Prescription is a major legal defence that bars civil actions on a claim after the expiry of a certain period of time. Despite its far-reaching practical effects on litigation and on society at large, and the fact that it is the subject matter of pervasive legal reforms in many countries, the law of prescription (limitation of actions) is rarely discussed, analysed and compared.
To meet this challenge, this book canvasses in-depth the law of 16 selected jurisdictions (covering Europe, South Africa and the US jurisdictions) and extensively analyses in comparative perspective the elements of prescription (accrual of the cause of action, prescription periods, rules of suspension, renewal and extension and upper time limits), their interrelations, and the policy considerations (including economic analysis). Topics also covered include the notions of ‘action’, ‘claim’, and ‘cause of action’, subjective and objective prescription, statute interpretation and judicial discretion. The book introduces important insights into how the present law can be improved and, where possible, harmonised. While its main focus is the prescription of tort claims, the analysis, comparison and conclusions are highly relevant to most civil actions.
Prescription in Tort Law is the result of a three-year research project conducted by the European Group on Tort Law (EGTL) that brings together leading academics of the field. It is an invaluable resource for private lawyers.
With contributions by Bjarte Askeland (Bergen Appeal Court Judge, Norway), Ewa Bagińska (University of Gdańsk, Poland), Nina Baranowska ((formerly) University of Wrocław, Poland), Jean-Sébastien Borghetti (University Paris II Panthéon-Assas, France), Giovanni Comandé (Sant’Anna School of Advanced Studies, Italy), Eugenia Dacoronia (National and Kapodistrian University of Athens, Greece), Isabelle Durant (Université catholique de Louvain, Belgium), Israel Gilead (Hebrew University of Jerusalem, Israel), Michael D Green (Wake Forest University, United States), Ernst Karner (University of Vienna, Austria), Anne LM Keirse (Utrecht University, The Netherlands), Bernhard A Koch (University of Innsbruck, Austria), Frédéric Krauskopf (University of Bern, Switzerland), Piotr Machnikowski (University of Wrocław, Poland), Ulrich Magnus (University of Hamburg, Germany), Miquel Martín-Casals (University of Girona, Spain), Johann Neethling (University of the Free State, South Africa), Elena Occhipinti (University of Pisa, Italy), Ken Oliphant (University of Bristol, United Kingdom), Albert Ruda (University of Girona, Spain), Stefan Rutten (University of Antwerp, Belgium), Luboš Tichý (Charles University, Czech Republic), Vanessa Wilcox (European Law Institute, Austria) and Bénédict Winiger (University of Geneva, Switzerland).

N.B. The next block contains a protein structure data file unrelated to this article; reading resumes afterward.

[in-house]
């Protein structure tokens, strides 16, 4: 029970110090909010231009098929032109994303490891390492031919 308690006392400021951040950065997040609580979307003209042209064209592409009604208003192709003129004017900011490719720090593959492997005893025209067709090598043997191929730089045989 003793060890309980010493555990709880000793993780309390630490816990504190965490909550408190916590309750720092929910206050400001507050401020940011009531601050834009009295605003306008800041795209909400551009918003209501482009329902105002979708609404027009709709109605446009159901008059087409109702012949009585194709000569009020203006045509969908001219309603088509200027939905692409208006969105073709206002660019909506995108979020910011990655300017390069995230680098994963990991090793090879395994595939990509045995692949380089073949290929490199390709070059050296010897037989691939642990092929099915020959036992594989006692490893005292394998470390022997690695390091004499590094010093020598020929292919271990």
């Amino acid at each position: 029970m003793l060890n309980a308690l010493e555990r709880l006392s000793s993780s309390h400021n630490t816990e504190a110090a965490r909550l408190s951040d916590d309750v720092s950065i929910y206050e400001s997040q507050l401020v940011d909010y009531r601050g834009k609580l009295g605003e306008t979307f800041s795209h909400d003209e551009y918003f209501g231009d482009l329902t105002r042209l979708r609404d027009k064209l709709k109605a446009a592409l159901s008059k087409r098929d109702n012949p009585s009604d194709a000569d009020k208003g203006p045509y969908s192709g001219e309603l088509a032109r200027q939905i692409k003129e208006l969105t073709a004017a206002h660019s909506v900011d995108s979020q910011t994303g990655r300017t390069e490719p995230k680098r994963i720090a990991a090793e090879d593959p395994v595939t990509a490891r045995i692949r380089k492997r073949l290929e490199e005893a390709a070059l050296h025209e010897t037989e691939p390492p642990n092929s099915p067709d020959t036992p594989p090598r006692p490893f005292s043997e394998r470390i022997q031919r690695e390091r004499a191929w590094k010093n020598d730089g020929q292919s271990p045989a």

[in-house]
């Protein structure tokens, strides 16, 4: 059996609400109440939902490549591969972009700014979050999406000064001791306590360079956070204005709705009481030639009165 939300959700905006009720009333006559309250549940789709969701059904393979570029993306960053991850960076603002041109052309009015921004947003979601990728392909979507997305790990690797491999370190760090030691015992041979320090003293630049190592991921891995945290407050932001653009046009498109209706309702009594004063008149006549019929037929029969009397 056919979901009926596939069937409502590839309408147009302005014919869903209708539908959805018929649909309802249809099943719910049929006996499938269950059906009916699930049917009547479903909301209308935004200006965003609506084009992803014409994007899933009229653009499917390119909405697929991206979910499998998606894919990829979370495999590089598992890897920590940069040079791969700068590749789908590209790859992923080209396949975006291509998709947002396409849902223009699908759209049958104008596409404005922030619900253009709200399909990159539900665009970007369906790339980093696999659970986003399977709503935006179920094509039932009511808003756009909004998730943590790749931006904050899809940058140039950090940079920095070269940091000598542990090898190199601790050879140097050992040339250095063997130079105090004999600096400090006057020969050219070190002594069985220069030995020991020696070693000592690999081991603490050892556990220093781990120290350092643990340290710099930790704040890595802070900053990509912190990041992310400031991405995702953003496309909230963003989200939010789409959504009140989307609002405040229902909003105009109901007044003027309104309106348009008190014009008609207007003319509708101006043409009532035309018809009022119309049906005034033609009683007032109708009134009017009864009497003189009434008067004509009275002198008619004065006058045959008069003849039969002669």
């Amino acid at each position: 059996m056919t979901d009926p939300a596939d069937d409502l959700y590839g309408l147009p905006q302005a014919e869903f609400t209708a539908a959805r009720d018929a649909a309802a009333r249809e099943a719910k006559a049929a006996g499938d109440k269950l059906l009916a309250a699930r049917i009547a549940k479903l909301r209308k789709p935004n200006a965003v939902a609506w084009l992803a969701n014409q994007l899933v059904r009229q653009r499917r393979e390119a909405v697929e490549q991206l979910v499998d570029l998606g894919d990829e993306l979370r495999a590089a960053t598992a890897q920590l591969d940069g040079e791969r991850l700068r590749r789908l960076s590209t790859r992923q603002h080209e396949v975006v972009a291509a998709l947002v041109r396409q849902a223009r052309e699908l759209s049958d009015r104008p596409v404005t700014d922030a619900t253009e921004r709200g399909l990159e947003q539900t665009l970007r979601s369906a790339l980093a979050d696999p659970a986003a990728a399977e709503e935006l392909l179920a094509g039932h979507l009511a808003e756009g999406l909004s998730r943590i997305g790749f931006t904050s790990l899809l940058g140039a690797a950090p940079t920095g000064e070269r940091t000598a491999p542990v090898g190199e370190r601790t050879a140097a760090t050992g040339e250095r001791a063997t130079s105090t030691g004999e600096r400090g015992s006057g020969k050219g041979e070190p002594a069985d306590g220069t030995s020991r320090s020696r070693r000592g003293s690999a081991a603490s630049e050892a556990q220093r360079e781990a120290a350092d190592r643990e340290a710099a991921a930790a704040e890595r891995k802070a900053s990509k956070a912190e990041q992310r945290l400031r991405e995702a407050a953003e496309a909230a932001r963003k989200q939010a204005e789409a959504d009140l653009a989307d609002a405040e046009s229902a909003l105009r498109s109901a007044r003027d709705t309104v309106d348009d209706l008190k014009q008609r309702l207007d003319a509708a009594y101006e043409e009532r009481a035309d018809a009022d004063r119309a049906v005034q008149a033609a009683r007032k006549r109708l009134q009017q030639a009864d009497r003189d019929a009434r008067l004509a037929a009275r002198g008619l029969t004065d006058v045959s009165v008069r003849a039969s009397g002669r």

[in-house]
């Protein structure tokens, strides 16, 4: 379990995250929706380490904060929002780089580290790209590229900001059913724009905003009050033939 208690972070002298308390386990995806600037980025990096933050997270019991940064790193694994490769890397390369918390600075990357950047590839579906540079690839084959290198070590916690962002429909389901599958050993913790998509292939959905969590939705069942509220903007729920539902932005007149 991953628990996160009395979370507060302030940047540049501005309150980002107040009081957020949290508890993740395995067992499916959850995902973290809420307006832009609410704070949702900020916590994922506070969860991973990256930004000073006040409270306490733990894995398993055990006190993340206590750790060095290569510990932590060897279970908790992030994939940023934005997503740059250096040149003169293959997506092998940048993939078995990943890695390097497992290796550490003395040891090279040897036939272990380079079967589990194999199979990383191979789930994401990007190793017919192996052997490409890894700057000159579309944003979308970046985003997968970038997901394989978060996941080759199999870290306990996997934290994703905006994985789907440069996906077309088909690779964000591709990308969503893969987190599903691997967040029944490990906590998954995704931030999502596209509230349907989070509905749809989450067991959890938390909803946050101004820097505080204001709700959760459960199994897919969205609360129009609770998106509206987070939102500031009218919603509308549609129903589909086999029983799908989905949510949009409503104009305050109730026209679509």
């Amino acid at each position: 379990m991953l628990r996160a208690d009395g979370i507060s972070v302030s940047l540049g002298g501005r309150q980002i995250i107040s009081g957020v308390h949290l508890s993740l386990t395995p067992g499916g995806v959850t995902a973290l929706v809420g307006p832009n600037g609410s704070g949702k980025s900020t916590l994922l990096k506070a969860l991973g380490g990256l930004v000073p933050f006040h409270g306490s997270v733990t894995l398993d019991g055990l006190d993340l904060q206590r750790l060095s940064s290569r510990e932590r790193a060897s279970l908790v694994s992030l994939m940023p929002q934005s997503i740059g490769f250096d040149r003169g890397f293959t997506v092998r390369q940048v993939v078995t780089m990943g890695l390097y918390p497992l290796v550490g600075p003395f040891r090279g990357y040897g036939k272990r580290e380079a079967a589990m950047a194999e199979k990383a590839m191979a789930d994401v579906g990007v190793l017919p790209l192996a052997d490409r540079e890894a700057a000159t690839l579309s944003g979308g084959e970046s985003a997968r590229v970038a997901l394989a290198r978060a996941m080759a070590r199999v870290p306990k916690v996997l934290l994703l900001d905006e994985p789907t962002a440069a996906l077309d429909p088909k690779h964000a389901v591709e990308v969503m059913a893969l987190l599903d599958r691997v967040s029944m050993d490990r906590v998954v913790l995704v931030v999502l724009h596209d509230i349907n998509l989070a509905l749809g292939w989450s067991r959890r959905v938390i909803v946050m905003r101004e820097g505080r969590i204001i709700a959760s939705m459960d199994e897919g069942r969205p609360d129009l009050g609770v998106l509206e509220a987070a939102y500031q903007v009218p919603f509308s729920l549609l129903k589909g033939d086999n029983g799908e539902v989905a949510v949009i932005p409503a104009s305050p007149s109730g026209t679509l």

Israel Gilead is Bora Laskin (Emeritus) Professor of Law at the Hebrew University of Jerusalem, where he was Dean of the Faculty of Law between 1999 and 2002. Since 2016, he has been a Professor and Head of the Advanced Legal Studies program at The Academic Center for Law and Sciences, as well as Head of the committee in charge of social sciences, law and business administration at the Israeli Council of Higher Education. Israel is a Member of the European Group on Tort Law and of the American Law Institute and is the author of numerous publications on tort law, law and economics, prescription and corporate law.
Bjarte Askeland is an Appeal Court Judge in Gulating lagmannsrett, Bergen, Norway and a Professor of Law at the University of Bergen. He is a Member of European Group of Tort Law and author of numerous monographs and articles on tort law.
The series Principles of European Tort Law of the European Group on Tort Law contributes to the advancement and harmonisation of tort law in Europe.
The Group’s members are leading academics from civil law, common law and mixed legal systems who believe that the advancement of European tort law is of major relevance to European citizens and the European economy. Publications in this series, edited by different members of the Group, illuminate and analyse the existing legal position on fundamental and topical issues of tort law on a national and European level, taking into account relevant theoretical and inter-disciplinary perspectives. A key feature of each publication will be the analysis of hypothetical cases, showing clearly in practical terms where jurisdictions diverge or converge.
It is envisaged that the series will culminate in the publication of an updated, revised and expanded version of the Principles of European Tort Law, building on the research and analysis contained in the earlier volumes of the series.
With a subscription to the series you enjoy a 15% discount on each volume!